Sojourner Ahebee, 17, spent the first seven years of her life in Cote d'Ivorie, also known as Ivory Coast, before she and her family moved to the United States in an effort to escape the Ivorian Civil War.
Now the effects of that conflict and being displaced from home fuel Ahebee's poetry, and she hopes her words can bring others together.
"Poetry specifically highlights a moment on the page and brings people together in a way nothing else can," Ahebee said.
Ahebee was one of five teen poets selected this year to join the National Student Poets Program, an initiative created in part by the President's Committee on the Arts and the Humanities. She and the other national student poets spent last weekend in Washington, D.C. They were recognized at a ceremony on the National Mall and they met first lady Michelle Obama at the White House.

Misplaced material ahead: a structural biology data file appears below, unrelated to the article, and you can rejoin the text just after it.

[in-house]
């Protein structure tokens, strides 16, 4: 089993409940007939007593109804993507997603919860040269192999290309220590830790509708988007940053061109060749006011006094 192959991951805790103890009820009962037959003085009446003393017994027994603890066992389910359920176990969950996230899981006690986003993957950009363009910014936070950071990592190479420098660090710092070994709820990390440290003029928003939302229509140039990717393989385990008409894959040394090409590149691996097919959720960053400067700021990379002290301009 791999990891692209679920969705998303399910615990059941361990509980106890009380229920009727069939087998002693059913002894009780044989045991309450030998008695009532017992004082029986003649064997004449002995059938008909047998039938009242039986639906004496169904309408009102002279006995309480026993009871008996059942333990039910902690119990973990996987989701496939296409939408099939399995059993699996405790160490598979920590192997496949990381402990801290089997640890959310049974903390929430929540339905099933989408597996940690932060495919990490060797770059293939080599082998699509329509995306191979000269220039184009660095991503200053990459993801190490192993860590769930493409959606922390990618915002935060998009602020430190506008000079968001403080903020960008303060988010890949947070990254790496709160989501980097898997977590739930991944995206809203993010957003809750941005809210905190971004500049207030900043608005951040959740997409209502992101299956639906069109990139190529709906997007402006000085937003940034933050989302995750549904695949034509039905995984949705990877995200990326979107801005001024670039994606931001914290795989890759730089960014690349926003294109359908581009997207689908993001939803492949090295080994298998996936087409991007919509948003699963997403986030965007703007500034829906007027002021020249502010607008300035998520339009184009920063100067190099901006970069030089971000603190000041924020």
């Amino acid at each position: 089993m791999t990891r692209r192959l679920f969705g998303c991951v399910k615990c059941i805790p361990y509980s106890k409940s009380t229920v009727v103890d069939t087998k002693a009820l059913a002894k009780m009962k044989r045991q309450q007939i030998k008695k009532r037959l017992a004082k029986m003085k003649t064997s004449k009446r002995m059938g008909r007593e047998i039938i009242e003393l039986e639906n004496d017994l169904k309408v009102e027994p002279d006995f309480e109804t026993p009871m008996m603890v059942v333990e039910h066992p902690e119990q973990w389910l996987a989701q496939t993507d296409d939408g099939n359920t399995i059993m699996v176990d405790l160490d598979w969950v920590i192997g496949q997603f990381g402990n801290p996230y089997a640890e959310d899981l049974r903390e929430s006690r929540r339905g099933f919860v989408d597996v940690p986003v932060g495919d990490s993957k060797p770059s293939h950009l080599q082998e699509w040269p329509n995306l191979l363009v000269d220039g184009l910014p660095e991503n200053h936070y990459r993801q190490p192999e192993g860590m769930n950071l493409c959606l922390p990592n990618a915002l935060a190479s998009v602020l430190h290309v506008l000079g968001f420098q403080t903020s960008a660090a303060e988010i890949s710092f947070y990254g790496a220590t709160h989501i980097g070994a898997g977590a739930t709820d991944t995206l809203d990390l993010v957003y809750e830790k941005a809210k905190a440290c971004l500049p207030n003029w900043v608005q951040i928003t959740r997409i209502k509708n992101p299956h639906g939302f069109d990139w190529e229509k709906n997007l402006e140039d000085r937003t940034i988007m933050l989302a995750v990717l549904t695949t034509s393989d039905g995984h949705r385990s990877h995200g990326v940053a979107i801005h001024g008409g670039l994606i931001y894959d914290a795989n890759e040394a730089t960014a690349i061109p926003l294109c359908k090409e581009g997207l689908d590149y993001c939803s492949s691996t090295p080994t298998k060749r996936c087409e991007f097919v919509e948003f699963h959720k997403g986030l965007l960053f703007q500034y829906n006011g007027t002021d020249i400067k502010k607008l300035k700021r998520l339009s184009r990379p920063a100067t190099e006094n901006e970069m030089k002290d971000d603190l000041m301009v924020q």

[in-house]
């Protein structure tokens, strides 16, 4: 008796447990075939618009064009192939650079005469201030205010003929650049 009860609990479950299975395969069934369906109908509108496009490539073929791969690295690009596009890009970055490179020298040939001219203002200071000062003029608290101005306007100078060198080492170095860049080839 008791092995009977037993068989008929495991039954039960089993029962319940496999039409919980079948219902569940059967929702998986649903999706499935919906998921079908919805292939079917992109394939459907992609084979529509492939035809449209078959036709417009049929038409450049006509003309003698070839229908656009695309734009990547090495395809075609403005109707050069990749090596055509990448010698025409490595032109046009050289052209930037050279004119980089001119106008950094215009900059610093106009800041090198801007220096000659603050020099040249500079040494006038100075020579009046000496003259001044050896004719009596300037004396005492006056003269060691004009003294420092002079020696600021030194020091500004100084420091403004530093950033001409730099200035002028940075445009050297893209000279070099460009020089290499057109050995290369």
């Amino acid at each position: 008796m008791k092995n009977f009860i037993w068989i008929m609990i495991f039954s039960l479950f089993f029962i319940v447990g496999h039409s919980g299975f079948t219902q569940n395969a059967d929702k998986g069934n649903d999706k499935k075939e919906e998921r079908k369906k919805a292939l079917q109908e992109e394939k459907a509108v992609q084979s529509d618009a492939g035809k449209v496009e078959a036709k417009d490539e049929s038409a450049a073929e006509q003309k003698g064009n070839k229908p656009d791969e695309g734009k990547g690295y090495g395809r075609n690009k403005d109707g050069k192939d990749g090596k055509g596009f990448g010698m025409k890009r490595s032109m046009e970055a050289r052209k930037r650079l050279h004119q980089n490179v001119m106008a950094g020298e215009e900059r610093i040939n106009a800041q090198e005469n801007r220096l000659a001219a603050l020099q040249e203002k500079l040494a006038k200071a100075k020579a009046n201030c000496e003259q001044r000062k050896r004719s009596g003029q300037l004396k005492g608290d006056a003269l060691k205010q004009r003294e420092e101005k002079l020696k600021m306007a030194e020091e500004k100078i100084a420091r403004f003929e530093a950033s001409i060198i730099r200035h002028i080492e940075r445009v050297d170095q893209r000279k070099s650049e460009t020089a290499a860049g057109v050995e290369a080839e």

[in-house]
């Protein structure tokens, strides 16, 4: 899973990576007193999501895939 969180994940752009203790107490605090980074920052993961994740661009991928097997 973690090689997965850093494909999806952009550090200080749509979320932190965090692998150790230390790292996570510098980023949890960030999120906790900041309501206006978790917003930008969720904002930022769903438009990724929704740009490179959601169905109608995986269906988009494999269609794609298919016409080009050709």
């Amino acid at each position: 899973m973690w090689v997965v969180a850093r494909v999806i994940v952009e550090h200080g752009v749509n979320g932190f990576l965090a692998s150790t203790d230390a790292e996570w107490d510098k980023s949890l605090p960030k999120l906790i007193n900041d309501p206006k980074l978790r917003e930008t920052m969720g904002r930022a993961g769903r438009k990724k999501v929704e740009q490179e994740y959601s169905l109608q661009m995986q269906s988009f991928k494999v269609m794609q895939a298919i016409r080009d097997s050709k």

Rachel Goslins, executive director of the President's Committee on the Arts and the Humanities, said the work of national student poets demonstrates a promise and creativity beyond their age.
Anne-Marie Oomen, an instructor of creative writing at Interlochen Arts Academy, said global awareness and empathy for people who are displaced permeates Ahebee's work.
"There's a cultural consciousness and a social consciousness about issues of identity," Oomen said. "She's able to create narratives and language that depict that in very rich and lush ways."
Ahebee and the other national student poets will spend a year participating in readings and writing workshops, and community service projects in different regions of the country.
The national student poets also each receive a $5,000 scholarship.
Ahebee wants to study international relations in college. She doesn't know if she'll pursue creative writing professionally, but she said she's been writing poetry so long that it's become a part of her.
"I'm definitely going to continue writing poetry," she said.